Agreed. Something hidden is something hidden, but something that should have been obvious, such as the off-color glue joints the OP indicated, was not noticed due to either inexperience or faulty quality control processes in the field. That's why I said there was enough blame to go around.
I would hazard a guess that no inspection was done of the I-joists at all, other than for quantity and size. Carpentry crews don't have the necessary skills and experience to inspect I-joists for manufacturing defects. Carpenters will reject split or broken members, but a wrong color glue joint would not send up any red flags.
A steel fabrication or precast plank would undergo a more stringent inspection, and the crews installing them would most likely notice any obvious manufacturing defects.
R
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RicodJour wrote:

It depends on the requirements. Engineered I-joists are very good choices for schools or many other structures.

I disagree. There are many grades of steels for W sections, bolts, welding rod, etc. There is almost no way in the field to know that a given piece of steel is the composition specified and has the proper heat treatment for that composition. A quality control lapse at a steel factory could have exactly the same consequences as with these wood joists and be equally hard to detect.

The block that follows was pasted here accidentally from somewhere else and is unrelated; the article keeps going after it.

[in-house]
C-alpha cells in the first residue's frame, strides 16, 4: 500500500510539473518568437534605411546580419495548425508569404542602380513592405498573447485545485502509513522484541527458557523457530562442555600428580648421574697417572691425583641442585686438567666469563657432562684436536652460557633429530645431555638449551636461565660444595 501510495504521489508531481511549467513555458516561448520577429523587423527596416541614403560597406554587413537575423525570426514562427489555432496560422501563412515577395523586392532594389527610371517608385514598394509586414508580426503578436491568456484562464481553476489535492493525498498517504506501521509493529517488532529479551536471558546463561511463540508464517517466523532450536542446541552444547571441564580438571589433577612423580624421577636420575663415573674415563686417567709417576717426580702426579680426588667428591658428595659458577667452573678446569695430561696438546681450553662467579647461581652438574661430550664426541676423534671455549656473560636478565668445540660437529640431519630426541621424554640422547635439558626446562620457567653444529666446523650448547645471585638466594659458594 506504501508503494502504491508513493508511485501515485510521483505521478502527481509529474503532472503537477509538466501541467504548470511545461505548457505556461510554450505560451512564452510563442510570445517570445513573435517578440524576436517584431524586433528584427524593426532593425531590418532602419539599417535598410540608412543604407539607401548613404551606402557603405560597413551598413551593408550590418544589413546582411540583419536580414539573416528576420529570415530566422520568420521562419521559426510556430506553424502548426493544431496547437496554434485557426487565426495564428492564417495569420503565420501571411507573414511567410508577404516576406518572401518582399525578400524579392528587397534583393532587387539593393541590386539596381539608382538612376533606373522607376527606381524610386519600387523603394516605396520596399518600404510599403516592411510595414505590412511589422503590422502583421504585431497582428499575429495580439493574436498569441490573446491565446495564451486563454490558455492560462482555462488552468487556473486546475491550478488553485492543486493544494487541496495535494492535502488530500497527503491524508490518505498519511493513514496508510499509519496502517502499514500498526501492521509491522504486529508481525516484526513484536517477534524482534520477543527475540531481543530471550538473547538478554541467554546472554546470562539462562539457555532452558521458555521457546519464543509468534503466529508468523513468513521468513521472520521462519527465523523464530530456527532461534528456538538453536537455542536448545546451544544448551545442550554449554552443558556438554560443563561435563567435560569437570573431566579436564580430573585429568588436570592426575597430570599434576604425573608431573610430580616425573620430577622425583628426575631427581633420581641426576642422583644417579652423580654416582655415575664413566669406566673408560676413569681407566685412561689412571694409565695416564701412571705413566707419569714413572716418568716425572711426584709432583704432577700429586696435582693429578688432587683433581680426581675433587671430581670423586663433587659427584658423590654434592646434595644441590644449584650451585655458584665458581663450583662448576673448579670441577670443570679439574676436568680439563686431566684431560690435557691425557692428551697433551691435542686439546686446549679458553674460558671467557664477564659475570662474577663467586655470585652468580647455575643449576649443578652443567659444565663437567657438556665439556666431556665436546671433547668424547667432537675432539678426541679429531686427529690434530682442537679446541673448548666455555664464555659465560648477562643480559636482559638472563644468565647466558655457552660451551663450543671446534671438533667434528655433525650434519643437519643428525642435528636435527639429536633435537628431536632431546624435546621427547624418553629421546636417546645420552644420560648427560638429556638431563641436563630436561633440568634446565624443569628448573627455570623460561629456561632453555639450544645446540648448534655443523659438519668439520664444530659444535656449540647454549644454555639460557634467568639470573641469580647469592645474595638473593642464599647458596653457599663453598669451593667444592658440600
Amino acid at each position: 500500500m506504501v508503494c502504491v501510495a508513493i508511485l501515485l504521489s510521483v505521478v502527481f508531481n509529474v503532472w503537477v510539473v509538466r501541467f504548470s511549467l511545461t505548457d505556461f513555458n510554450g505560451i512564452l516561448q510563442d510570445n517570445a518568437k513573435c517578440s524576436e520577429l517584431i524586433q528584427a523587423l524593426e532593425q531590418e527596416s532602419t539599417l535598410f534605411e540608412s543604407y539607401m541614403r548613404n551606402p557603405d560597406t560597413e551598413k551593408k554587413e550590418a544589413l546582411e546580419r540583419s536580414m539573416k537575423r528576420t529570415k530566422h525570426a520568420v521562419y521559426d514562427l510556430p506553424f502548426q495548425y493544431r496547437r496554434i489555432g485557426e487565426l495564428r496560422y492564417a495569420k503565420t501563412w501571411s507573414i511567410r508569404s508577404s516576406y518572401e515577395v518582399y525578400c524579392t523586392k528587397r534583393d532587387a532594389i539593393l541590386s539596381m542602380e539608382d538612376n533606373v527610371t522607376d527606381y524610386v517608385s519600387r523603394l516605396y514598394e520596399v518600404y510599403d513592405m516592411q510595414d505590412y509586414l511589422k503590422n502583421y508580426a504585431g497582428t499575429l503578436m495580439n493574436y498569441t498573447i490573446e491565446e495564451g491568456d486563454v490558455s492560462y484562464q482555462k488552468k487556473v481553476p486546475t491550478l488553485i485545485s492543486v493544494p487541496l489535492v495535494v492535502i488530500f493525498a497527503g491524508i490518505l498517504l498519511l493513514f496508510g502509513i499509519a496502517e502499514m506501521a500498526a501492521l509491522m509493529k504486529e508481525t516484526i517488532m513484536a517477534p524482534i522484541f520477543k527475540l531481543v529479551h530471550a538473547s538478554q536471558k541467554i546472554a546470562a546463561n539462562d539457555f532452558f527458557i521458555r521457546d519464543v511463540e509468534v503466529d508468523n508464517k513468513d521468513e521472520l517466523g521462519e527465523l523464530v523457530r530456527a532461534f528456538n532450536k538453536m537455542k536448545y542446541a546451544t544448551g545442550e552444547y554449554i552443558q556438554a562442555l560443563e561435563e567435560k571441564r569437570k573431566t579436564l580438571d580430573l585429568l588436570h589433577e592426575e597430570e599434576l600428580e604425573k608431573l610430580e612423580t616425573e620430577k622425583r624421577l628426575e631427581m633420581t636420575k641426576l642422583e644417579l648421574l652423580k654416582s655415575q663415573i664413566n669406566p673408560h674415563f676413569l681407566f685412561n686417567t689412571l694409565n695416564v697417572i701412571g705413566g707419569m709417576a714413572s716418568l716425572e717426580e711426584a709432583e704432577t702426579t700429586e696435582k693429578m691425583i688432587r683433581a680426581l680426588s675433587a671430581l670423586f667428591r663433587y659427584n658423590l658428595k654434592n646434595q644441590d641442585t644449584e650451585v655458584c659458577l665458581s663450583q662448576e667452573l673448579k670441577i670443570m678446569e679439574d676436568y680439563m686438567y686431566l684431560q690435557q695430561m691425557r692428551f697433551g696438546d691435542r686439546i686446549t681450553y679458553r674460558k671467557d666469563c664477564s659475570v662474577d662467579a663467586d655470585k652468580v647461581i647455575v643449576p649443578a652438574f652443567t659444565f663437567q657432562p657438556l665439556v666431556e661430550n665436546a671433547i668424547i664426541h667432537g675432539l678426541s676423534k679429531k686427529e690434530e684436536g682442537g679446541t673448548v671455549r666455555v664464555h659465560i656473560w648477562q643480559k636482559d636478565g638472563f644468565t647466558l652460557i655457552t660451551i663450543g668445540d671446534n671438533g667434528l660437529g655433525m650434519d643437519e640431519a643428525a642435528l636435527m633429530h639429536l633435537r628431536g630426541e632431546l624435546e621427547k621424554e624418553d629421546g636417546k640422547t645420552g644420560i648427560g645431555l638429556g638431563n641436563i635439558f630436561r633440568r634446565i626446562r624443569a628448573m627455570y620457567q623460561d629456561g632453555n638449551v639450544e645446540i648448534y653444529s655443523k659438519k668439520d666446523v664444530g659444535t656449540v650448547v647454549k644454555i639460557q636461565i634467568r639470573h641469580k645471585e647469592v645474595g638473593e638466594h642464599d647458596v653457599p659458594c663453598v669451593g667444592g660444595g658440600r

My point is that you were pointing the finger at the material when the problem isn't the material at all. And this problem isn't material-specific, as any material could have the same problem. Rarely is every bolt and piece of steel field tested for composition and strength. Same for concrete. Some projects may sample every single batch of concrete for strength, but I don't think this is uniformly done. Just look at the Big Dig if you want to see quality control issues with steel and concrete.
Matt
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Matt Whiting wrote:

There are area limitations on the size of wood framed buildings. Loopholes are sometimes used to circumvent those code restrictions. Modeling a single building as three separate buildings to circumvent code makes me uncomfortable. How do you feel about it? How do you feel about it in regards to school buildings in particular?

I have no problems with any particular building material. I have problems with how they're employed, why they're employed and how they're detailed. I already stated my opinion on wood I-joists in school buildings, numerous times. I already wrote YMMV - you're entitled to your opinion. Maybe if you keep talking you'll convince me, but I wouldn't count on it as you've offered nothing but your opinion. That by itself shouldn't convince me, should it?